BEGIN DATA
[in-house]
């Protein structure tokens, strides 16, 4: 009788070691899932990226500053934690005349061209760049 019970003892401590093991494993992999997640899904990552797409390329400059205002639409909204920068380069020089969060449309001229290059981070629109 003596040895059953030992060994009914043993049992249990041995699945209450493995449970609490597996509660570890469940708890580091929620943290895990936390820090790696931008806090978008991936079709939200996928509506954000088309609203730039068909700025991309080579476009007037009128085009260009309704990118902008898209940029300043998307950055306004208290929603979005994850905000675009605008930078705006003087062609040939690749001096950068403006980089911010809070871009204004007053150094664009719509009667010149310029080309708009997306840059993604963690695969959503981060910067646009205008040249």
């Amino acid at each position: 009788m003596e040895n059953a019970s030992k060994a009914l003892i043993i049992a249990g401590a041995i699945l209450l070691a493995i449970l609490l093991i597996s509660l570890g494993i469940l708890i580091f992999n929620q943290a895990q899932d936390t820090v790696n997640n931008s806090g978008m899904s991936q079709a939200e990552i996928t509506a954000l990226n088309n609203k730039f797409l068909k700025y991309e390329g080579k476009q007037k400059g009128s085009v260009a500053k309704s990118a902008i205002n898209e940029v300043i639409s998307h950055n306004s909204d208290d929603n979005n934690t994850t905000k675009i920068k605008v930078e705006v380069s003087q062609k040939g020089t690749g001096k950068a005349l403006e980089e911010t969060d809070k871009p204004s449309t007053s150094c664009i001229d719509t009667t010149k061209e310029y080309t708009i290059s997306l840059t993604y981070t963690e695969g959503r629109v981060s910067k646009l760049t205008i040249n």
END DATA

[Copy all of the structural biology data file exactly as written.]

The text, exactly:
[in-house]
């Protein structure tokens, strides 16, 4: 009788070691899932990226500053934690005349061209760049 019970003892401590093991494993992999997640899904990552797409390329400059205002639409909204920068380069020089969060449309001229290059981070629109 003596040895059953030992060994009914043993049992249990041995699945209450493995449970609490597996509660570890469940708890580091929620943290895990936390820090790696931008806090978008991936079709939200996928509506954000088309609203730039068909700025991309080579476009007037009128085009260009309704990118902008898209940029300043998307950055306004208290929603979005994850905000675009605008930078705006003087062609040939690749001096950068403006980089911010809070871009204004007053150094664009719509009667010149310029080309708009997306840059993604963690695969959503981060910067646009205008040249």
């Amino acid at each position: 009788m003596e040895n059953a019970s030992k060994a009914l003892i043993i049992a249990g401590a041995i699945l209450l070691a493995i449970l609490l093991i597996s509660l570890g494993i469940l708890i580091f992999n929620q943290a895990q899932d936390t820090v790696n997640n931008s806090g978008m899904s991936q079709a939200e990552i996928t509506a954000l990226n088309n609203k730039f797409l068909k700025y991309e390329g080579k476009q007037k400059g009128s085009v260009a500053k309704s990118a902008i205002n898209e940029v300043i639409s998307h950055n306004s909204d208290d929603n979005n934690t994850t905000k675009i920068k605008v930078e705006v380069s003087q062609k040939g020089t690749g001096k950068a005349l403006e980089e911010t969060d809070k871009p204004s449309t007053s150094c664009i001229d719509t009667t010149k061209e310029y080309t708009i290059s997306l840059t993604y981070t963690e695969g959503r629109v981060s910067k646009l760049t205008i040249n």